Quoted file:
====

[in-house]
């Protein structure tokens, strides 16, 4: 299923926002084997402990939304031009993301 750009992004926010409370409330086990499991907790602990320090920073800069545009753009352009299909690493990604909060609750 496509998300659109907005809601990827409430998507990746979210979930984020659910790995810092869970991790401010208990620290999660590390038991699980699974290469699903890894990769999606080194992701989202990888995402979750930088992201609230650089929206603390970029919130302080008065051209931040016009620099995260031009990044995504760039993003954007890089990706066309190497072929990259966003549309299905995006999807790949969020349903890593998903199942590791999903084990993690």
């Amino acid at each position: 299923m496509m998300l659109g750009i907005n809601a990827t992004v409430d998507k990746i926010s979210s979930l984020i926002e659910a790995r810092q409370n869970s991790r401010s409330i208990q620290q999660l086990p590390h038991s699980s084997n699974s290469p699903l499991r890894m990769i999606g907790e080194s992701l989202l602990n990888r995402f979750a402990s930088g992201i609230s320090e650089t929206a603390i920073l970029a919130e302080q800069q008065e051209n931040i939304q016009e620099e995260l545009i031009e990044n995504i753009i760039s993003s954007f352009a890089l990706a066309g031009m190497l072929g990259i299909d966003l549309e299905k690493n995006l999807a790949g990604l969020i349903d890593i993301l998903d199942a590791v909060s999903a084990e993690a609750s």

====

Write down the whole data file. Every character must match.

[in-house]
């Protein structure tokens, strides 16, 4: 299923926002084997402990939304031009993301 750009992004926010409370409330086990499991907790602990320090920073800069545009753009352009299909690493990604909060609750 496509998300659109907005809601990827409430998507990746979210979930984020659910790995810092869970991790401010208990620290999660590390038991699980699974290469699903890894990769999606080194992701989202990888995402979750930088992201609230650089929206603390970029919130302080008065051209931040016009620099995260031009990044995504760039993003954007890089990706066309190497072929990259966003549309299905995006999807790949969020349903890593998903199942590791999903084990993690």
């Amino acid at each position: 299923m496509m998300l659109g750009i907005n809601a990827t992004v409430d998507k990746i926010s979210s979930l984020i926002e659910a790995r810092q409370n869970s991790r401010s409330i208990q620290q999660l086990p590390h038991s699980s084997n699974s290469p699903l499991r890894m990769i999606g907790e080194s992701l989202l602990n990888r995402f979750a402990s930088g992201i609230s320090e650089t929206a603390i920073l970029a919130e302080q800069q008065e051209n931040i939304q016009e620099e995260l545009i031009e990044n995504i753009i760039s993003s954007f352009a890089l990706a066309g031009m190497l072929g990259i299909d966003l549309e299905k690493n995006l999807a790949g990604l969020i349903d890593i993301l998903d199942a590791v909060s999903a084990e993690a609750s």